Milken Archive album art
Yiddish theater, with its offshoots into radio, TV and film, was the most popular American Jewish cultural staple for half a century, telling the stories of the old world and mirroring the realities of the present world in which so many émigrés found themselves.
When the Archive's work began, we discovered that not a single Yiddish theater orchestration could be found that survived intact. Knowing the importance of this music, we embarked on three years of research to recreate these lost gems as faithfully as possible.
The results—featured in Volume 13: “Great Songs of the American Yiddish Stage: Yiddish Theater, Vaudeville, Radio, and Film”—include three albums (48 works), nearly three dozen videos, multiple oral history interviews, and numerous articles exploring the subject from various angles.
Yiddish Theater in America is widely believed to have officially begun in 1882 and lasted through the middle of the 20th century.
Like many Jewish traditions in America, Yiddish Theater was both an import and a home-grown phenomenon. What started with post-Haskalah (the "Jewish Enlightenment") art and entertainment in Europe soon evolved into what the new Jewish Americans needed—a combination of escapism, self-deprecating reflection and nostalgia.
The first production, Di kishefmakhern (the Sorceress) by Abraham Goldfaden, was produced by and possibly starred Boris Thomashefsky. Based on biblical, historical, secular folk, operatic and Jewish liturgical sources, Goldfaden's work was popular among the Jewish patrons of Europe and initially achieved great success in New York.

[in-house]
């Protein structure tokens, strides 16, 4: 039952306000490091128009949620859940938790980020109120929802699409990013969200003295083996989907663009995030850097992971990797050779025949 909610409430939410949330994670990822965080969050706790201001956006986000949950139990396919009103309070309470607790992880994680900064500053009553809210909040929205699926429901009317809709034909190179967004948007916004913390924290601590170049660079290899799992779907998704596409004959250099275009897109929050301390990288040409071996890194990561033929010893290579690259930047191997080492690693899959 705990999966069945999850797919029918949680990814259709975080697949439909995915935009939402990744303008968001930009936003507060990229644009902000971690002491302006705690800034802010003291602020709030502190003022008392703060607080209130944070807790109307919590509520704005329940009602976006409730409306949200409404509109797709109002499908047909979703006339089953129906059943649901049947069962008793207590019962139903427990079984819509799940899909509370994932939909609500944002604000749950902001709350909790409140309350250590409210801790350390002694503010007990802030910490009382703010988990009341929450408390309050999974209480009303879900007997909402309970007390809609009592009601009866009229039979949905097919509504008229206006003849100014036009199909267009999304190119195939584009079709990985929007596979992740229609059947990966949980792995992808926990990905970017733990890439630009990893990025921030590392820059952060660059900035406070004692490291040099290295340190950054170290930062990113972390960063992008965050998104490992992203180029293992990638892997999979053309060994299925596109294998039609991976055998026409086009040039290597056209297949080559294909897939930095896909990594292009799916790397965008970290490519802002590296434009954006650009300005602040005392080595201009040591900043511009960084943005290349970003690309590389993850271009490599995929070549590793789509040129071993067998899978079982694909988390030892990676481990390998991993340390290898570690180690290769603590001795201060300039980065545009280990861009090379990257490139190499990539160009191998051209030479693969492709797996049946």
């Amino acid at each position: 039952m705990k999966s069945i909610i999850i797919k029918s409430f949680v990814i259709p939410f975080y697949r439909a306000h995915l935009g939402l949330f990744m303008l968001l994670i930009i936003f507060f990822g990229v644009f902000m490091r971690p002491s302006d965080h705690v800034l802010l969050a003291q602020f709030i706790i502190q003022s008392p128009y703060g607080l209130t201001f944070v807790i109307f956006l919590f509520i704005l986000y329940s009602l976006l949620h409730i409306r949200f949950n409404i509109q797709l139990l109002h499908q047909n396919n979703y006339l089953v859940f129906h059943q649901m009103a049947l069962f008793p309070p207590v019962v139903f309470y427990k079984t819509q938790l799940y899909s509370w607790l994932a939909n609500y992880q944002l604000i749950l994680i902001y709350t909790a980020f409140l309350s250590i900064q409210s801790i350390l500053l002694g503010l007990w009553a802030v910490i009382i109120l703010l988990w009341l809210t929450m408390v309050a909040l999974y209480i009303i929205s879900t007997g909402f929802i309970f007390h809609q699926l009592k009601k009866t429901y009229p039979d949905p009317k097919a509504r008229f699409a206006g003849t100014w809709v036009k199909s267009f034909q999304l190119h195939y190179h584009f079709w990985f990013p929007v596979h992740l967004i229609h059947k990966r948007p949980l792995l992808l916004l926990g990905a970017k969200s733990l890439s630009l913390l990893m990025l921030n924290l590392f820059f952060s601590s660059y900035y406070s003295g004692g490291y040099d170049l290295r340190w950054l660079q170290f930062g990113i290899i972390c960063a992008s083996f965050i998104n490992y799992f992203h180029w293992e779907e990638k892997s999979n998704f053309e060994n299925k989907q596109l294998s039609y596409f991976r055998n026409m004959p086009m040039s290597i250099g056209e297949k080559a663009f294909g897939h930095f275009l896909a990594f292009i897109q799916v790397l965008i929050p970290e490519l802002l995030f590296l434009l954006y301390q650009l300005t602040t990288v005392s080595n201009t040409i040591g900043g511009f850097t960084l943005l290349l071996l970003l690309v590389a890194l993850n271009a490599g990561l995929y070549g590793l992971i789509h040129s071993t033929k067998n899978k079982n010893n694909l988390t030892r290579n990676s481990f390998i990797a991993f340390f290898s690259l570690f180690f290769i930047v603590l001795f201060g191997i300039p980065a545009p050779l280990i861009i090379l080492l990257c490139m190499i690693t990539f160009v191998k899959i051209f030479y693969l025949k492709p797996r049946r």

While Goldfaden’s intellectual and historical nature appealed to many, the majority of Jewish immigrants on the Lower East Side and the German District (as the Second Avenue area was known at the time) were not as much high-brow educated elites as working-class immigrants struggling to make a life in the new world.
So while many high-art theaters developed in the Jewish community at the time, the most popular genre—musicals—evolved from a combination of operettas, melodramas and vaudeville among others.
By the time the heyday of the genre declined, it had spawned many great artists and works that transcended its Yiddish origins and influenced popular American culture as a whole.
The name Second Avenue was both a literal and aptly metaphoric title for Yiddish Theater in New York. Just like its more widely appealing Broadway cousin, the name originates from the New York street on and around which most of the major theaters of the genre were clustered. If Broadway was New York's premiere theater scene, then Second Avenue was a not-too-distant second.
Like its counterpart, Yiddish theater also radiated well beyond Second Avenue and New York City, to cities throughout North America that had a sizable Yiddish-speaking population, including Philadelphia, Boston, Chicago, Montreal, Cleveland, and Los Angeles. Touring productions even took the shows abroad, exporting the genre around the world.
Delve deeper into the origins and influences of Second Avenue in Neil W. Levin's introduction to Volume 13.